The Algarve landscape would not be complete without the majestic cork oak, Quercus Suber, as a backdrop. Indigenous to the Mediterranean, it was revered by the ancient Greeks as a symbol of honour and liberty and they marvelled at its “capacity to renew its skin once it is removed”. In Portugal, the cork oak is a species protected by law as are the cork oak forests called “montados”. These laws, going back to the beginning of the XIII century, have lead to the evolution of a unique and rich ecosystem that is today home to over 200 bird and plant species and mammals. These include grey herons, black storks, kestrels, eagles, foxes, wolves, wild boar, deer and the endangered Iberian lynx.
The bark is cut off the cork oaks in summer when the inner layer comes away most easily. The first extraction takes place when a tree is between 25 and 30 years old. Subsequent extractions take place every nine years. Once removed, each tree is marked with the last two digits of the next year in which it will be cut.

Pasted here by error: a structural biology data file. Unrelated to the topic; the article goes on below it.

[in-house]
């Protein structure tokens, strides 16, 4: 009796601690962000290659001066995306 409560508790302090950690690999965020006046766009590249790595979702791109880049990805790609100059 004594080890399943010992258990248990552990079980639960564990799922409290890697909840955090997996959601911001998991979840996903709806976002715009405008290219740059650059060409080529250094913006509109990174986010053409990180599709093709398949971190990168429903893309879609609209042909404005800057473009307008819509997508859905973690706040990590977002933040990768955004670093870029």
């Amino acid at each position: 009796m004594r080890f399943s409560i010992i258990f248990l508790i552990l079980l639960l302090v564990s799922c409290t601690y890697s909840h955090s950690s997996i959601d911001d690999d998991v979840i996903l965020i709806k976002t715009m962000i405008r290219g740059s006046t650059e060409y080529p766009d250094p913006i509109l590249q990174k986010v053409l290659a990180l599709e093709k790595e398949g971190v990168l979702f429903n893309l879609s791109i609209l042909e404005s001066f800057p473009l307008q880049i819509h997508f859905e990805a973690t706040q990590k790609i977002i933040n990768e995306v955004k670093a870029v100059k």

Cork is an ecological, recyclable and biodegradable gift from nature with amazing insulation properties. Its use goes back at least to 400 B.C. where in Italy it was used in roof tiles, buoys, lids and ladies shoes. Today it is not only used for cork bottle stoppers, but extensively in other industries – flooring, thermal and acoustic insulation, the manufacture of musical instruments, footwear, the car industry and increasingly in the world of fashion and eco-design.
Portugal is the world’s leading exporter of cork, supplying over 150 000 tonnes a year which is about 60% of the world’s production. In the Algarve, the eastern town of São Brás de Alportel is proud to produce the best cork bottle stoppers in the world. The municipality has introduced the “Rota da Cortiça” (www.rotadacortica.pt) to give visitors a glimpse of the history of this special product.